Specific objections have been enumerated by the Electronic Frontier Foundation:

  • Includes a weak standard for review that does not rise to the protections of the warrant requirement under the 4th Amendment.
  • Fails to require foreign law enforcement to seek individualized and prior judicial review.
  • Grants real-time access and interception to foreign law enforcement without requiring the heightened warrant standards that U.S. police have to adhere to under the Wiretap Act.
  • Fails to place adequate limits on the category and severity of crimes for this type of agreement.
  • Fails to require notice on any level – to the person targeted, to the country where the person resides, and to the country where the data is stored. (Under a separate provision regarding U.S. law enforcement extraterritorial orders, the bill allows companies to give notice to the foreign countries where data is stored, but there is no parallel provision for company-to-country notice when foreign police seek data stored in the United States.)
  • The CLOUD Act also creates an unfair two-tier system. Foreign nations operating under executive agreements are subject to minimization and sharing rules when handling data belonging to U.S. citizens, lawful permanent residents, and corporations. But these privacy rules do not extend to someone born in another country and living in the United States on a temporary visa or without documentation.

I’m by no means an expert in this area. I’m also not an American. I, like many others around the world, have lived the vast majority of my life with most of our data stored by U.S. companies, on U.S.-based servers, subject to U.S. law enforcement uses and abuses, and under the jurisdiction of U.S. courts.

But I’ve spent a better part of the day looking into the CLOUD Act and what it may mean for Apple and Apple customers. And, perhaps my perspective from outside looking in, will be of interest.

Why is Apple, which has called privacy a human right, supporting the CLOUD Act?

Apple hasn’t issued any public statements explaining its stance on CLOUD Act. Of the many major technology companies that seem to support it, including Apple, Google, and Microsoft, only Microsoft‘s has spoken out publicly:

The proposed CLOUD Act creates a modern legal framework for how law enforcement agencies can access data across borders. It’s a strong statute and a good compromise that reflects recent bipartisan support in both chambers of Congress, as well as support from the Department of Justice, the White House, the National Association of Attorneys General and a broad cross section of technology companies. It also responds directly to the needs of foreign governments frustrated about their inability to investigate crimes in their own countries. The CLOUD Act addresses all of this, while ensuring appropriate protections for privacy and human rights. And it gives tech companies like Microsoft the ability to stand up for the privacy rights of our customers around the world. The bill also includes a strong statement about the importance of preventing governments from using the new law to require that U.S. companies create backdoors around encryption, an important additional privacy safeguard.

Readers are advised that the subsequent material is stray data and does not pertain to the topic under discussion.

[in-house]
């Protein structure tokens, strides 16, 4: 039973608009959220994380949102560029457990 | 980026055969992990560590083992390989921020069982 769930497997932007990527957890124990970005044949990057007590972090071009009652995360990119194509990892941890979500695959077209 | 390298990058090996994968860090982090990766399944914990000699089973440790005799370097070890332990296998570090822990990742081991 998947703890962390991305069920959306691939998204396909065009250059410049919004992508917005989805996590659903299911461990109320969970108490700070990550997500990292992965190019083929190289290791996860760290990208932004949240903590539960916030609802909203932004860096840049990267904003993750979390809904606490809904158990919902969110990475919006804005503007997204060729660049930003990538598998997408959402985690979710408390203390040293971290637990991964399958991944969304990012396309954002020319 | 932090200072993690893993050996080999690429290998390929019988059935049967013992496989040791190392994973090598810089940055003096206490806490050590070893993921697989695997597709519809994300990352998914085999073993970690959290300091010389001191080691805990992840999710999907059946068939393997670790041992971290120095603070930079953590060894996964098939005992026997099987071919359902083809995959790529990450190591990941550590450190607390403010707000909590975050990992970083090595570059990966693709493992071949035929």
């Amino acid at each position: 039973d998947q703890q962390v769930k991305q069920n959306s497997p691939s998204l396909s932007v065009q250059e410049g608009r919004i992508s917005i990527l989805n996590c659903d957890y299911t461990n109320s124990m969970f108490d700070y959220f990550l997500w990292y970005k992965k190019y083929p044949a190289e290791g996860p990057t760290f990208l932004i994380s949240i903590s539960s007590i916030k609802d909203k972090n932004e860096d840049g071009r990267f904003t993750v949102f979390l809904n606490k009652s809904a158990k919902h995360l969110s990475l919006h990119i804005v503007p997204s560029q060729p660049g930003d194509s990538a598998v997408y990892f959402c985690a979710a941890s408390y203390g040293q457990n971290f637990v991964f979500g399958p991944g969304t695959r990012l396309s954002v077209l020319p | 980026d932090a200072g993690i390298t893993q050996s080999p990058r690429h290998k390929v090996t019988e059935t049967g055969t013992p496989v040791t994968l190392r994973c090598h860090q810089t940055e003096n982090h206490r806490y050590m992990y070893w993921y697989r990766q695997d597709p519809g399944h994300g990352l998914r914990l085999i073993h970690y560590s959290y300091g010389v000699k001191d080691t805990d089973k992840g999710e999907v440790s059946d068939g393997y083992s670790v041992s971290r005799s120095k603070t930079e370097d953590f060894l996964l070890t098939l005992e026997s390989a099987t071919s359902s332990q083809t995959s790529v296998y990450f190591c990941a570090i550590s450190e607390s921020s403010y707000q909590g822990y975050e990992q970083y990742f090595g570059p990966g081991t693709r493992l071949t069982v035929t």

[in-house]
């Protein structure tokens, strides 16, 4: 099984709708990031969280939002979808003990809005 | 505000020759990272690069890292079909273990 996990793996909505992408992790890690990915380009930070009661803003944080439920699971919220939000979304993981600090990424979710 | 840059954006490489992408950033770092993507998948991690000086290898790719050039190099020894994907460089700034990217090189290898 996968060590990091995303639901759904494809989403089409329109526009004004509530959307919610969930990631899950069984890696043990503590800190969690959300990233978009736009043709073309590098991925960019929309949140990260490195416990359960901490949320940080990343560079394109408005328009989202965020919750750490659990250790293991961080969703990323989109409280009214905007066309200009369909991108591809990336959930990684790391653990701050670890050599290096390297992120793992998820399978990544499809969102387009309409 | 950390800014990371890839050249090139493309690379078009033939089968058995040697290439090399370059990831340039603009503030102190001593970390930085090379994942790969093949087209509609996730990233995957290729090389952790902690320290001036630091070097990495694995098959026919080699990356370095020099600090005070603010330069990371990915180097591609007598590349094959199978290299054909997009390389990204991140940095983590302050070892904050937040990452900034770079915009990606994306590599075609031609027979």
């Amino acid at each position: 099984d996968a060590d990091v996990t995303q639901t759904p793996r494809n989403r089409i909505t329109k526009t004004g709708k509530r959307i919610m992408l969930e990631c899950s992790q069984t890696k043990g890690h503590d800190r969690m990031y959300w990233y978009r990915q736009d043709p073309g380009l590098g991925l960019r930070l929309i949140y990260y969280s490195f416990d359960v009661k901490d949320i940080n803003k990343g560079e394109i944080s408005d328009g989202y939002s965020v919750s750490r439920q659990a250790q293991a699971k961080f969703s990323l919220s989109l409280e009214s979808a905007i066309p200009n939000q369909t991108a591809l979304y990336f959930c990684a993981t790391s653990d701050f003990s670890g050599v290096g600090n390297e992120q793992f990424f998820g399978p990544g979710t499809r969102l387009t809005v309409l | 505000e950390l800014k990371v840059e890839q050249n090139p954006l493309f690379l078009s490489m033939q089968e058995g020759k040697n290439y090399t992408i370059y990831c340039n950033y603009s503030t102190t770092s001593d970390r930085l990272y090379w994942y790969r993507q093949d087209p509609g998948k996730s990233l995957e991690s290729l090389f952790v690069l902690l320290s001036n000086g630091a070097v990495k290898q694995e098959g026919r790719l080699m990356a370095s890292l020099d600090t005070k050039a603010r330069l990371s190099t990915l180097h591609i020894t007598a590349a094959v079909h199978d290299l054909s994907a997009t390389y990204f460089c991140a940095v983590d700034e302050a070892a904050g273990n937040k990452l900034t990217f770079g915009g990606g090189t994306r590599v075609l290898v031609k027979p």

It must be noted that Microsoft and the U.S. Government are currently arguing the issues covered by CLOUD Act in front of the U.S. Supreme Court.

If I had to guess about Apple and the other tech companies, my guess would be that they see some even more disturbing writing on the wall:

  1. Other countries, outside the U.S. are growing increasingly frustrated over how long it takes to get data on their citizens from U.S. tech companies under existing Mutual Legal Assistance Treaties (MLATs).
  2. China has already passed laws forcing companies like Apple to relocate the data of their citizens to data centers located and owned and operated by companies on their soil.
  3. There is increased pressure from some nations, including the U.S. and those in the E.U. to restrict the use of encryption or create backdoors to make data more accessible to law enforcement and government agencies.

There are legitimate concerns about CLOUD Act but having to respond to each and every countries laws and demands, when those laws could require the repatriation of data, or the exiting of markets in the face of mandated insecurity, could well be seen as much, much worse by the major tech companies.

How will CLOUD Act affect the data transited or stored by Apple? Will Apple be required to keep more personal data for longer? To unencrypted currently encrypted services?

Far as I can tell, there is nothing in CLOUD Act that changes anything about what personal data Apple has and how its transited or stored.

Your iCloud messages that were encrypted pre-CLOUD Act will still be encrypted post-CLOUD Act. And no data will be stored after CLOUD Act that wasn’t stored before CLOUD Act.

Will CLOUD Act result in lowest-common-denominator privacy protection, where the laws of the least respectful nation will win out?

The version of the CLOUD Act currently being voted on requires the Secretary of State and the Attorney General of the United States to certify that any country entering into the CLOUD ACT “affords robust substantive and procedural protections for privacy and civil liberties.”

That includes: . – Protection from arbitrary and unlawful interference with privacy – Fair trial rights. – Freedom of expression, association, and peaceful assembly. – Prohibitions on arbitrary arrest and detention. – Prohibitions against torture and cruel, inhuman, or degrading treatment or punishment.

CLOUD Act also prohibits countries from using surveillance orders to chill freedom of speech, and — likely very important to Apple given the San Bernardino case — language that discourages governments from using this process to mandate U.S. companies create backdoors to compromise the security of their operating systems and devices.